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Jessops back on the high street

After a disappointing Christmas sales period and the increasing competition from supermarkets and internet retailers, Jessops went into administration in January 2013. All 187 stores were closed, leaving 1,370 employees out of work.

There seemed to be no hope for the specialist photography retailer until Peter Jones - of Dragons' Den fame - swooped in and bought the brand along with a couple of other investors. Now he has set in motion the re-opening of 30 stores, including flagship outlets Oxford Street and Birmingham - the largest photograph imaging store in Europe. All in all, the rescue of Jessops will create 500 jobs with the majority going to former Jessops staff. Throughout April there has been one re-opening per day bringing the brand back to the high street.

Jones will take on the role of chairman and chief executive, investing 5m of his own fortune into the company. He said: I believe Jessops is an iconic British brand which can lead the retail resurgence on Britains high streets, powered by new innovations and world-leading, expert staff.

With advancements in the integrated cameras of mobile phones, and niche online retailers who are selling cameras for cheaper, it is clear to see how Jessops struggled to stay afloat and subsequently went into administration. In response to these challenges, Jones said: Image is everything, and even in the mobile and tablet era, theres no substitute for a quality camera when it comes to taking the perfect picture.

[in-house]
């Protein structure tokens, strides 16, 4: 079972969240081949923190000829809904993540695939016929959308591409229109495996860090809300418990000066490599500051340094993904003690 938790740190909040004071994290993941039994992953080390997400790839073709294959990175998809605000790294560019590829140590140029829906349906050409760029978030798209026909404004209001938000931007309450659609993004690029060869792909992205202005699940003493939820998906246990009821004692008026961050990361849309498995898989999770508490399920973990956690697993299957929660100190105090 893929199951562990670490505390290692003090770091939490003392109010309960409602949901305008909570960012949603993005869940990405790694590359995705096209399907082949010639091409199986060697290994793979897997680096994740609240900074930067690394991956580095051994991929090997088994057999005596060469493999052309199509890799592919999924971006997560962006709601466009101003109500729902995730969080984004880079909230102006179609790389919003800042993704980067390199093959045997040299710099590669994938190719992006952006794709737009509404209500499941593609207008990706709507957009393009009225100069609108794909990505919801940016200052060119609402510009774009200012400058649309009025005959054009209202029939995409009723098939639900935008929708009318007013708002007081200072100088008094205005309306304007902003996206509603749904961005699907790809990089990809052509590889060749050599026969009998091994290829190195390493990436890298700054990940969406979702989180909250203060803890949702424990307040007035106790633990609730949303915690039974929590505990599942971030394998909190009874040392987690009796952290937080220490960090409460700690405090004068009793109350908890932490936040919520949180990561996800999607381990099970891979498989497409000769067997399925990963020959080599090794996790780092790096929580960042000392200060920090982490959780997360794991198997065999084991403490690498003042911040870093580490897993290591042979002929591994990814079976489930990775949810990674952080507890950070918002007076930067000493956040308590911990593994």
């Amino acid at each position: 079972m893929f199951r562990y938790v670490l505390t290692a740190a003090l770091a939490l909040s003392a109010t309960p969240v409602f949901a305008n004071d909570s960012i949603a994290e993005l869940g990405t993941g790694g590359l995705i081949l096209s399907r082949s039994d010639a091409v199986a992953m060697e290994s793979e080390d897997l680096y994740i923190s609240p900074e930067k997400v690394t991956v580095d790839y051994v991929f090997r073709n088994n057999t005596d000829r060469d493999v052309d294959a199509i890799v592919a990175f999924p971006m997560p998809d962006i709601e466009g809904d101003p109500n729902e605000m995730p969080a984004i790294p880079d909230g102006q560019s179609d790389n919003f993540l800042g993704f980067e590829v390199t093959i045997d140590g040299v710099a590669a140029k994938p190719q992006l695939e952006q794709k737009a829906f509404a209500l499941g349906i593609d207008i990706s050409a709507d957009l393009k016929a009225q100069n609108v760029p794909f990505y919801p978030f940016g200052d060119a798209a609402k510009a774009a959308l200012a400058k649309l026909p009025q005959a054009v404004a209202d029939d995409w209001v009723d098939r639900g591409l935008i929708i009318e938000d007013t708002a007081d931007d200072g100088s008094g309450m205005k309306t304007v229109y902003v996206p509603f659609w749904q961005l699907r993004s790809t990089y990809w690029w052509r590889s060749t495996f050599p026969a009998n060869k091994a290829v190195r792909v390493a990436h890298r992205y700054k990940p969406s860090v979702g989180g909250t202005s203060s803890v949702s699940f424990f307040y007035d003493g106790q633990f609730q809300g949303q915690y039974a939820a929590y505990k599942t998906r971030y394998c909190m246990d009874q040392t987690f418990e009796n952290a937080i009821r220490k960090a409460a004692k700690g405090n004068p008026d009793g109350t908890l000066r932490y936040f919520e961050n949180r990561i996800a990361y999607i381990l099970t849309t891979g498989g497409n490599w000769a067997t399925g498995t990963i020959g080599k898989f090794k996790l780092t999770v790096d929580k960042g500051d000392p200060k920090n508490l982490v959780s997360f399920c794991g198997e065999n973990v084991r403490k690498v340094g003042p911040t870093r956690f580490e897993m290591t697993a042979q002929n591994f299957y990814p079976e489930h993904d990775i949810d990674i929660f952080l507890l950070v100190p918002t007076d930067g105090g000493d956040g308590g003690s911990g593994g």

To make sure they are successful second time round, the brand will be focusing on customer service in the selection of stores that have been re-opened, instead of pushing those optional extras. They will also be driving online sales while still making sure that customers who shop in-store can get the products for the same price as online. This is absolutely crucial to the future success of Jessops, as it is no secret that a lot of customers are guilty of shopping about high street stores  finding what they want  then buying it cheaper online. This new measure just might be enough to combat this behaviour.

In each re-vamped store there will be tables to test out the cameras, photo workshops with highly-trained staff, many of who have had training with the camera manufacturers, and express printing services to improve the user experience. Jessops will continue to sell a broad range of cameras, giving customers a chance to fully try-out the products in-store before buying  which is the one thing internet shopping cannot provide.

Jessops is forecasting sales of at least 80m in year one which will give them roughly 15% of the DSLR (digital single-lens reflex) camera market in the UK. Photo printing specialists 'Jessop Photo' has been bought separately by CEWE, who are responsible for the management of photo services such as Argos, Superdrug and WHSmith.

With the expectation of success weighing down on his shoulders, Peter Jones appears very positive about the future of Jessops. Britains high street is fighting back  the facts show it, and I am giving my personal commitment to its resurgence by re-opening the doors of one of Britains most historic retailers.

You can find the locations of the new Jessops stores at

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